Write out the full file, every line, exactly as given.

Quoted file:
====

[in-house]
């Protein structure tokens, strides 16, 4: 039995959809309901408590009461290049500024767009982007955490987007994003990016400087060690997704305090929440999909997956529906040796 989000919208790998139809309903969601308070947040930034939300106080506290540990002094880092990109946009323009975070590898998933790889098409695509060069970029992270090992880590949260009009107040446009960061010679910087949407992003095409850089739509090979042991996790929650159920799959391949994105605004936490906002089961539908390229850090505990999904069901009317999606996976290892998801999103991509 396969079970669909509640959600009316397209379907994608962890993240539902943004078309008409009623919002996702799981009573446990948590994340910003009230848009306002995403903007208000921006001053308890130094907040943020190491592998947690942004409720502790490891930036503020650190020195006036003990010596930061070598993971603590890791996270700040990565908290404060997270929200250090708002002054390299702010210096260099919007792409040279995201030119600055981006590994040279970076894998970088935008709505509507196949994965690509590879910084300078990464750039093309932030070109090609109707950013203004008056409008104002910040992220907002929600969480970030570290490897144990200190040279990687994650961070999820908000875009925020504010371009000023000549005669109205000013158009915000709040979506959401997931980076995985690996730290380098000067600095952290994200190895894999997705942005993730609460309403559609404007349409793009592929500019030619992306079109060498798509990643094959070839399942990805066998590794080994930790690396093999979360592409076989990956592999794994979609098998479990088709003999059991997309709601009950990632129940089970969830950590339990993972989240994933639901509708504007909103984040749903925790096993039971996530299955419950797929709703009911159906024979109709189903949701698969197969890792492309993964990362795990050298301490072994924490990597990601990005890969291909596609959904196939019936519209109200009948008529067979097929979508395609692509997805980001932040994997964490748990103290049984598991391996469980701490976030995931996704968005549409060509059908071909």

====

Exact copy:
[in-house]
């Protein structure tokens, strides 16, 4: 039995959809309901408590009461290049500024767009982007955490987007994003990016400087060690997704305090929440999909997956529906040796 989000919208790998139809309903969601308070947040930034939300106080506290540990002094880092990109946009323009975070590898998933790889098409695509060069970029992270090992880590949260009009107040446009960061010679910087949407992003095409850089739509090979042991996790929650159920799959391949994105605004936490906002089961539908390229850090505990999904069901009317999606996976290892998801999103991509 396969079970669909509640959600009316397209379907994608962890993240539902943004078309008409009623919002996702799981009573446990948590994340910003009230848009306002995403903007208000921006001053308890130094907040943020190491592998947690942004409720502790490891930036503020650190020195006036003990010596930061070598993971603590890791996270700040990565908290404060997270929200250090708002002054390299702010210096260099919007792409040279995201030119600055981006590994040279970076894998970088935008709505509507196949994965690509590879910084300078990464750039093309932030070109090609109707950013203004008056409008104002910040992220907002929600969480970030570290490897144990200190040279990687994650961070999820908000875009925020504010371009000023000549005669109205000013158009915000709040979506959401997931980076995985690996730290380098000067600095952290994200190895894999997705942005993730609460309403559609404007349409793009592929500019030619992306079109060498798509990643094959070839399942990805066998590794080994930790690396093999979360592409076989990956592999794994979609098998479990088709003999059991997309709601009950990632129940089970969830950590339990993972989240994933639901509708504007909103984040749903925790096993039971996530299955419950797929709703009911159906024979109709189903949701698969197969890792492309993964990362795990050298301490072994924490990597990601990005890969291909596609959904196939019936519209109200009948008529067979097929979508395609692509997805980001932040994997964490748990103290049984598991391996469980701490976030995931996704968005549409060509059908071909």